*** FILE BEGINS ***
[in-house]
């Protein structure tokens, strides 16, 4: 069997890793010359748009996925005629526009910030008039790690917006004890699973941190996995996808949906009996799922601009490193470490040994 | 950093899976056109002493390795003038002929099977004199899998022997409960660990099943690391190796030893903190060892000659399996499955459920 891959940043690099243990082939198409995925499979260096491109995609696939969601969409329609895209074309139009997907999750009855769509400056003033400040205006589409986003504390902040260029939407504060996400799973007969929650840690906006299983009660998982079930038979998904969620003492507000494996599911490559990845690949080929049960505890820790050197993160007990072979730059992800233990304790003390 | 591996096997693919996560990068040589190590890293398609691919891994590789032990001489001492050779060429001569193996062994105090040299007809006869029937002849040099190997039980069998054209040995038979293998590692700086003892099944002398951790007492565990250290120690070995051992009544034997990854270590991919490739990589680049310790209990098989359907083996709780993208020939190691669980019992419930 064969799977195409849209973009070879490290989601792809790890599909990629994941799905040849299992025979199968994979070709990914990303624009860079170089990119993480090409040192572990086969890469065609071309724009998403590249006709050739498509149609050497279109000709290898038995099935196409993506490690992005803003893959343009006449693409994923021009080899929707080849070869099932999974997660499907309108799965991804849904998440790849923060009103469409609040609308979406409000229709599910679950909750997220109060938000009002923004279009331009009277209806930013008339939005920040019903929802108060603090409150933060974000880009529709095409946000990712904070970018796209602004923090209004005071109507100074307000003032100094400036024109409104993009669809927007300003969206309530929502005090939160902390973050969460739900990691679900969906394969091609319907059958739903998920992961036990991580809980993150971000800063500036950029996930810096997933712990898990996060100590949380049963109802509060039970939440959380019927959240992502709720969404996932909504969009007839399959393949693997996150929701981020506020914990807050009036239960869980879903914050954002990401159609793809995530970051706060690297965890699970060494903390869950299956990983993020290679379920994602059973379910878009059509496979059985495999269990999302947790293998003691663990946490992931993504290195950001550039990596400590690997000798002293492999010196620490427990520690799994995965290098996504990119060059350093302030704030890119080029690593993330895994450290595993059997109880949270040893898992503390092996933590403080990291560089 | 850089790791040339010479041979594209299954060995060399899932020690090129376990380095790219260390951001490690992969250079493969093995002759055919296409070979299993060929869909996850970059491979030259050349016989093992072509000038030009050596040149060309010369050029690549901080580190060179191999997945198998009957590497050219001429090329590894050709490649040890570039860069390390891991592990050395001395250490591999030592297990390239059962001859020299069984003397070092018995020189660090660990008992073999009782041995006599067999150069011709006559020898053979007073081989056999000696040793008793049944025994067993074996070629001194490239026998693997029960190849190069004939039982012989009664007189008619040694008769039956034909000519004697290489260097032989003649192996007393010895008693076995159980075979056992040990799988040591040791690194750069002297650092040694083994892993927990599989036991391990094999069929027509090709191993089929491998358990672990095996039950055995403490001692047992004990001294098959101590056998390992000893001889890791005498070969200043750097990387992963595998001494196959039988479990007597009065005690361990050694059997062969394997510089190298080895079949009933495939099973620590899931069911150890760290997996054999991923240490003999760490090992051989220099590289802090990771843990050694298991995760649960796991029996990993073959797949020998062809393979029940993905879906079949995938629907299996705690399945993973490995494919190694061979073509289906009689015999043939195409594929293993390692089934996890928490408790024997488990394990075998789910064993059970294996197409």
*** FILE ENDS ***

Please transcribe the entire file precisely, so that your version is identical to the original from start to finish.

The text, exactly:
[in-house]
């Protein structure tokens, strides 16, 4: 069997890793010359748009996925005629526009910030008039790690917006004890699973941190996995996808949906009996799922601009490193470490040994 | 950093899976056109002493390795003038002929099977004199899998022997409960660990099943690391190796030893903190060892000659399996499955459920 891959940043690099243990082939198409995925499979260096491109995609696939969601969409329609895209074309139009997907999750009855769509400056003033400040205006589409986003504390902040260029939407504060996400799973007969929650840690906006299983009660998982079930038979998904969620003492507000494996599911490559990845690949080929049960505890820790050197993160007990072979730059992800233990304790003390 | 591996096997693919996560990068040589190590890293398609691919891994590789032990001489001492050779060429001569193996062994105090040299007809006869029937002849040099190997039980069998054209040995038979293998590692700086003892099944002398951790007492565990250290120690070995051992009544034997990854270590991919490739990589680049310790209990098989359907083996709780993208020939190691669980019992419930 064969799977195409849209973009070879490290989601792809790890599909990629994941799905040849299992025979199968994979070709990914990303624009860079170089990119993480090409040192572990086969890469065609071309724009998403590249006709050739498509149609050497279109000709290898038995099935196409993506490690992005803003893959343009006449693409994923021009080899929707080849070869099932999974997660499907309108799965991804849904998440790849923060009103469409609040609308979406409000229709599910679950909750997220109060938000009002923004279009331009009277209806930013008339939005920040019903929802108060603090409150933060974000880009529709095409946000990712904070970018796209602004923090209004005071109507100074307000003032100094400036024109409104993009669809927007300003969206309530929502005090939160902390973050969460739900990691679900969906394969091609319907059958739903998920992961036990991580809980993150971000800063500036950029996930810096997933712990898990996060100590949380049963109802509060039970939440959380019927959240992502709720969404996932909504969009007839399959393949693997996150929701981020506020914990807050009036239960869980879903914050954002990401159609793809995530970051706060690297965890699970060494903390869950299956990983993020290679379920994602059973379910878009059509496979059985495999269990999302947790293998003691663990946490992931993504290195950001550039990596400590690997000798002293492999010196620490427990520690799994995965290098996504990119060059350093302030704030890119080029690593993330895994450290595993059997109880949270040893898992503390092996933590403080990291560089 | 850089790791040339010479041979594209299954060995060399899932020690090129376990380095790219260390951001490690992969250079493969093995002759055919296409070979299993060929869909996850970059491979030259050349016989093992072509000038030009050596040149060309010369050029690549901080580190060179191999997945198998009957590497050219001429090329590894050709490649040890570039860069390390891991592990050395001395250490591999030592297990390239059962001859020299069984003397070092018995020189660090660990008992073999009782041995006599067999150069011709006559020898053979007073081989056999000696040793008793049944025994067993074996070629001194490239026998693997029960190849190069004939039982012989009664007189008619040694008769039956034909000519004697290489260097032989003649192996007393010895008693076995159980075979056992040990799988040591040791690194750069002297650092040694083994892993927990599989036991391990094999069929027509090709191993089929491998358990672990095996039950055995403490001692047992004990001294098959101590056998390992000893001889890791005498070969200043750097990387992963595998001494196959039988479990007597009065005690361990050694059997062969394997510089190298080895079949009933495939099973620590899931069911150890760290997996054999991923240490003999760490090992051989220099590289802090990771843990050694298991995760649960796991029996990993073959797949020998062809393979029940993905879906079949995938629907299996705690399945993973490995494919190694061979073509289906009689015999043939195409594929293993390692089934996890928490408790024997488990394990075998789910064993059970294996197409």